Always on the forefront of shaping what’s next, UNC Charlotte’s students, alumni, faculty and staff are driving innovation and progress. The University is powering entrepreneurship with resources like Ventureprise, the Small Business and Technology Development Center, the 49er Foundry and the newly announced Entrepreneurship Certificate from Belk College of Business.
This month we pay homage to just a few of our Black alumni entrepreneurs who are making their marks in Charlotte and beyond. An impressive collection of change agents, social justice advocates, brand builders, artists and more, this group is shining brightly, making Niner Nation proud.
Call it a marriage of art and entrepreneurship. Change agent, public speaker, influencer, disruptor and self-described creator of all things dope, Davita Galloway ’03 and ’06 has been blazing a trail in Charlotte for years. A student at NYC’s Parsons School for Design and a graduate (bachelor’s and master’s degrees) from UNC Charlotte’s College of Health and Human Services, Galloway is passionate about self-expression and a champion of community building.
Along with brother Dion, Galloway opened Dupp&Swat in 2010, currently located in Charlotte's hip Camp North End. Featuring retail, art and performance events, the venue provides a safe and expressive platform for social growth opportunities, with a focus on Black innovators. CrownKeepers, the nonprofit arm of the organization, is dedicated to invigorating the vision, scope and impact of Black artists.
In 2019, along with several fellow community change agents, Galloway launched Hue House, a creative black-owned marketing and advertising agency dedicated to empowering clients through culturally competent strategies, impactful design and authentic engagement. The innovative team has worked with clients such as Charlotte’s Arts and Science Council, The Foundation for the Carolinas and Bank of America. Galloway is a frequent speaker in and around the Charlotte region — keep up with the latest events and follow this trailblazer on Instagram.
When they met as undergraduate students in the Belk College of Business at UNC Charlotte, Chris Moxley ‘03 and Jerri Shephard ’14, along with classmate Scott Wooten, had no idea they would be forever bonded by the city’s area code. Founded in 2013, 704 Shop is the brainchild of these innovative alums, born out of a passion for their hometown and a desire to build an inspirational brand. The popular apparel provider specializes in designs that pay homage to the Queen City with a unique and edgy vibe.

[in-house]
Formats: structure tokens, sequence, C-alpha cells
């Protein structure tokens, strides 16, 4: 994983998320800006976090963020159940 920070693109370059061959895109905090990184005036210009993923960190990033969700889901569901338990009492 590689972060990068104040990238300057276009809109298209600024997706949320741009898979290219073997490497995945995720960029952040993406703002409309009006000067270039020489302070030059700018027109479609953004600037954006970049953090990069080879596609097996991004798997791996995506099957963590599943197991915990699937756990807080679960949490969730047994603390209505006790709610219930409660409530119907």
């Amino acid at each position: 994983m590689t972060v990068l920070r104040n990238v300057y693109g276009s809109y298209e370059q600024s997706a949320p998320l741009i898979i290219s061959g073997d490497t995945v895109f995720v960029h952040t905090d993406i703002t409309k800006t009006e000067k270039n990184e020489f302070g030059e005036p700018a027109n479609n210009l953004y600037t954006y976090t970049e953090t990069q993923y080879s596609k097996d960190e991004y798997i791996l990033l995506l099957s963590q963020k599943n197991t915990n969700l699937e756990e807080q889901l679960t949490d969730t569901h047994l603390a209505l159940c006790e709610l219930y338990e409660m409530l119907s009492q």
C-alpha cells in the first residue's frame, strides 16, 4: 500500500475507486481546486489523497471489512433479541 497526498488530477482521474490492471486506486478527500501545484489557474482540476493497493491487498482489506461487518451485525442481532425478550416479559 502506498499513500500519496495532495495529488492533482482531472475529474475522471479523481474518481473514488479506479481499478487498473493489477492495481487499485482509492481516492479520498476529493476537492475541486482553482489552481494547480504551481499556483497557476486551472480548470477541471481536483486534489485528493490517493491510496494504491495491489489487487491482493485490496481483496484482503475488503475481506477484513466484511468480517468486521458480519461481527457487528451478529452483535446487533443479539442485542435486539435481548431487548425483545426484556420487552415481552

In the finance industry since 2005, Shephard is the business sales and risk analyst, overseeing management and fulfillment with his eyes on every item in and out of the shop. Moxley brings entrepreneurial prowess to the team with a background in financial services and having previously run his own recording studio. He handles business strategy and development as well as building the brand’s visibility.
704 Shop first began as an online platform, selling T-shirts. As the retail provider’s popularity grew they branched out into headwear, socks, sweatshirts and more. They began participating in pop-up shops throughout the city and eventually expanded to a storefront on Southend’s Camden Road in 2017. Collaborations with Cheerwine, the City of Charlotte and of course, UNC Charlotte, have further cemented the brand as a Charlotte hallmark.
They remain committed to the community with fundraisers benefiting the University, Autism Charlotte, COVID-19 and more. The founding trio also established the 704 Shop Scholarship for Creatives benefitting UNC Charlotte students with both a significant financial need and an interest in fashion, design or apparel manufacturing. Additionally, Moxley, who serves on the UNC Charlotte Foundation’s Board of Directors and received Belk College’s 2018 Distinguished Alumni Young Award, recently established the Jaylen C. Moxley Scholarship for Academic Excellence, named for his son, for incoming freshmen with both significant financial need and a history of volunteerism. Shepard currently sits on the Ventureprise Board of Advisors. Keep up with 704 shop’s latest designs on Instagram and Facebook.